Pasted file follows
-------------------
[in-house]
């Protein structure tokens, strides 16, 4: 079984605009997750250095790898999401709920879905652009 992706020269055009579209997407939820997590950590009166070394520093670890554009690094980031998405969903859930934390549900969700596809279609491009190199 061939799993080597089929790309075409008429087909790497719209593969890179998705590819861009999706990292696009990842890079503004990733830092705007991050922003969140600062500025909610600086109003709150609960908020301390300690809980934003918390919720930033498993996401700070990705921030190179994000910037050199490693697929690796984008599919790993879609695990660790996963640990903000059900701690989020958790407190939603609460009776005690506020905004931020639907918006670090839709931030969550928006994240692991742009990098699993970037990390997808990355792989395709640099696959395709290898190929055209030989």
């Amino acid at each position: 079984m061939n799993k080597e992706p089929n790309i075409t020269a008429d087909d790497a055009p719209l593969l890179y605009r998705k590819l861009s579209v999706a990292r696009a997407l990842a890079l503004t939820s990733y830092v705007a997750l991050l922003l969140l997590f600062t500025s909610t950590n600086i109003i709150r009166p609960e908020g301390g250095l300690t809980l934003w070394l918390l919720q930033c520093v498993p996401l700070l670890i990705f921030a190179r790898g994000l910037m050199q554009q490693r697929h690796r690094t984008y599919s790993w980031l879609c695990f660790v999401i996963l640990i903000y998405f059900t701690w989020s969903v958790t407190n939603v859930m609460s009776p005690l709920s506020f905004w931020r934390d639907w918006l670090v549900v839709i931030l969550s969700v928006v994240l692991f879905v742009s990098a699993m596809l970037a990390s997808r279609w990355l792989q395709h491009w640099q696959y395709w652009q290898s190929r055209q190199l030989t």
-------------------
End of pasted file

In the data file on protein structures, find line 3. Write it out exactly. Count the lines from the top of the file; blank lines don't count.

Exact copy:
């Amino acid at each position: 079984m061939n799993k080597e992706p089929n790309i075409t020269a008429d087909d790497a055009p719209l593969l890179y605009r998705k590819l861009s579209v999706a990292r696009a997407l990842a890079l503004t939820s990733y830092v705007a997750l991050l922003l969140l997590f600062t500025s909610t950590n600086i109003i709150r009166p609960e908020g301390g250095l300690t809980l934003w070394l918390l919720q930033c520093v498993p996401l700070l670890i990705f921030a190179r790898g994000l910037m050199q554009q490693r697929h690796r690094t984008y599919s790993w980031l879609c695990f660790v999401i996963l640990i903000y998405f059900t701690w989020s969903v958790t407190n939603v859930m609460s009776p005690l709920s506020f905004w931020r934390d639907w918006l670090v549900v839709i931030l969550s969700v928006v994240l692991f879905v742009s990098a699993m596809l970037a990390s997808r279609w990355l792989q395709h491009w640099q696959y395709w652009q290898s190929r055209q190199l030989t």